Home >Opinion >Columns >Opinion | China’s Sputnik moment can prove to be India’s big break

The Trump Administration’s decision to blacklist Huawei and cut off access to western software and chip technologies has been called China’s Sputnik moment. It will now galvanize China to develop its own independent technology infrastructure. Commentator Fareed Zakaria has suggested that this may be America’s Sputnik moment too, finally spurring it to wean itself off Chinese suppliers and outcompete China.

This rupture of trust and relationships is no ordinary trade spat over cars or soybeans. It could result in a new cold war, a bipolar tech world with two hermetically walled-off technology ecosystems. This would have seismic consequences for companies and countries everywhere. Already companies are scrambling to rethink their supply chains, their procurement strategies, and potentially relocate manufacturing. This rupture is starting with electronic hardware but could spread across many more products.

Depending on how it plays out, this trade war could be an extraordinary opportunity for India and our new government. Many American firms and potentially even European and Japanese companies will be looking for new countries and new suppliers to source from. They will also need to find new markets since they may no longer be welcome in China. Equally, Chinese companies will need to find new markets to reduce their reliance on America. With our size and capabilities, India is a natural prize for both sets of firms.

We are already seeing this in tech. India is the largest market outside China for smartphone vendors like Xiaomi, OnePlus and Lenovo. It is also a must-win market for US tech companies like Google, Facebook and Amazon, which find themselves shut out of China. Chinese firms Alibaba, Tencent and Bytedance are some of the biggest investors in Indian internet startups like Ola, PayTM, Swiggy and Big Basket.

The fight is not just for market and revenue share but also for data-share in a world where “data may be the new oil". India must have a strategy to benefit from all this interest rather than unwittingly become a battleground and victim of the proxy-war between these tech titans. Currently we do not nor do we have many significant Indian firms beyond Reliance Jio in the game, which is a grave risk.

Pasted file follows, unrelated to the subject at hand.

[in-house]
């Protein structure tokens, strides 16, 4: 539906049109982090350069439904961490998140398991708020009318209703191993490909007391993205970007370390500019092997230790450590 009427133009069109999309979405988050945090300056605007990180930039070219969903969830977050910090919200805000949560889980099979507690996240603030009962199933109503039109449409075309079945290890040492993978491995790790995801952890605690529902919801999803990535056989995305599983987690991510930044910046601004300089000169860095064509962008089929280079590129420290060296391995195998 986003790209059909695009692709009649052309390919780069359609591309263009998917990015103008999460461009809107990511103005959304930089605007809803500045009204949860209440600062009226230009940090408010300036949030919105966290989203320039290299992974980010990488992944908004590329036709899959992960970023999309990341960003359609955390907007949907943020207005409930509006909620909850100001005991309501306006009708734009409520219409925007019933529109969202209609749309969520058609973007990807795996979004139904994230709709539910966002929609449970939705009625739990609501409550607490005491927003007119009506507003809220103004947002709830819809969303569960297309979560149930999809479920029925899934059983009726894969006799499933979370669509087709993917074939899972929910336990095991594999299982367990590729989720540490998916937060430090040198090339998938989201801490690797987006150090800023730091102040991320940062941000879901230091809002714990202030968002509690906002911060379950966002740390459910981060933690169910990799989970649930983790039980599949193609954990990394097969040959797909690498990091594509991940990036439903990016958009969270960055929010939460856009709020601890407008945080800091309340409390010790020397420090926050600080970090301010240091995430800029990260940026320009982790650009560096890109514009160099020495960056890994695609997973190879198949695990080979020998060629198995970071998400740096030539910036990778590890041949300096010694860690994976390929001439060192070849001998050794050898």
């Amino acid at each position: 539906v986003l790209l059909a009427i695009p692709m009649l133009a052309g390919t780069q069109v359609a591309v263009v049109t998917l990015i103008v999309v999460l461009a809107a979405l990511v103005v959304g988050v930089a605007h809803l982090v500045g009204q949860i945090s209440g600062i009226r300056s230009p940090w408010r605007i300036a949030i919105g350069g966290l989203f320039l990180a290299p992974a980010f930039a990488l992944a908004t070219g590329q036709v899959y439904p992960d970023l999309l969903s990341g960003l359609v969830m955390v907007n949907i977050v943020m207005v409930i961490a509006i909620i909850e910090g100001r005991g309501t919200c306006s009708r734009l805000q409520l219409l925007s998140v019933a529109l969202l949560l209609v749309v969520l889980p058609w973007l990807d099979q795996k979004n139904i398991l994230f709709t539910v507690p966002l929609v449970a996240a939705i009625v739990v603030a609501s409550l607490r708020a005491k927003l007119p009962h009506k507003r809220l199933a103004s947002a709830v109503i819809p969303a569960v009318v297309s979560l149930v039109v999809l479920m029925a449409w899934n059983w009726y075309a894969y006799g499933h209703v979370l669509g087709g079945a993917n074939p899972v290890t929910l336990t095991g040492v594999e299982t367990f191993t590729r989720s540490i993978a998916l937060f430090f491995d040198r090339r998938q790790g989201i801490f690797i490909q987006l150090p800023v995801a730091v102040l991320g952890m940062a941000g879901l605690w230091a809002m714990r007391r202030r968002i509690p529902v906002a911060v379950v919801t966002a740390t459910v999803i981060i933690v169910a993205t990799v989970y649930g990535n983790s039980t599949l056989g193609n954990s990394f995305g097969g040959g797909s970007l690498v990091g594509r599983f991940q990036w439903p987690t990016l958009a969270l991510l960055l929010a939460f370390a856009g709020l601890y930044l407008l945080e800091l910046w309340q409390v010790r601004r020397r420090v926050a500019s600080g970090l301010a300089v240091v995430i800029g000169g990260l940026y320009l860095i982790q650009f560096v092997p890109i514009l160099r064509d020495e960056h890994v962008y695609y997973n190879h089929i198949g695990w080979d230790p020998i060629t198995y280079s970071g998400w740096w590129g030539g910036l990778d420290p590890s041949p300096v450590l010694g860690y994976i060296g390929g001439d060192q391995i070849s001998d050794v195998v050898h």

The trade war can also breathe new life into Indian manufacturing. No large country has become prosperous without a substantial manufacturing sector and this has been a major challenge for India. Many experts have concluded that unlike Japan, Korea and China, the window of opportunity for export-led growth has closed for India. President Trump may have just flung the windows wide open again.

However, opportunity is one thing, speed and execution are another. The fact is that despite substantial progress on our Ease of Doing Business ranking, and the Make in India initiative, India may be losing ground on manufacturing competitiveness to an array of countries including Mexico, Vietnam (electronics, footwear and machinery) and Bangladesh (textiles and garments) whose exports have soared even as ours have shrunk.

India has repeatedly demonstrated the ability to accomplish amazing things when there is a clear mission, political will, strong leadership and effective partnership between policy makers and industry. The emergence of Indian IT and pharma firms as globally competitive players, and more recent progress in areas such as Aadhaar, digital payments and data connectivity, shows that nothing is impossible. Political will and leadership must breathe new life into Make in India. This time, Make in India is not just Make ‘for India’ but ‘for the world’.

The idea of having an industrial policy is sometimes viewed with suspicion because it can translate into protectionism and poor outcomes for customers and the country. Nevertheless, we will need a robust industrial policy. Such a policy should focus on enhancing our competitiveness sector-by-sector, especially labour intensive industries like garments and footwear where India’s competitiveness has been declining.

Many experts have been pushing the idea of Special Economic Zones where the ease of doing business—acquiring land, obtaining environmental clearances and developing good infrastructure—is made dramatically friction-free. Such zones may be used as ‘sandboxes’ to experiment with reforms such as flexible labour laws before they are rolled out nationally.

Finally, India has to be marketed and both Indian and global firms must be wooed and encouraged intensely. In the now famous words of our Prime Minister, they have to be convinced that India is now dead-serious about converting red-tape into red-carpet.

The rupture of trust between America and China, and the consequent disruption of global supply chains, represents an opportunity that India cannot afford to squander. Is the new government listening?

Ravi Venkatesan is former chairman of Microsoft India, Bank of Baroda and Cummins India

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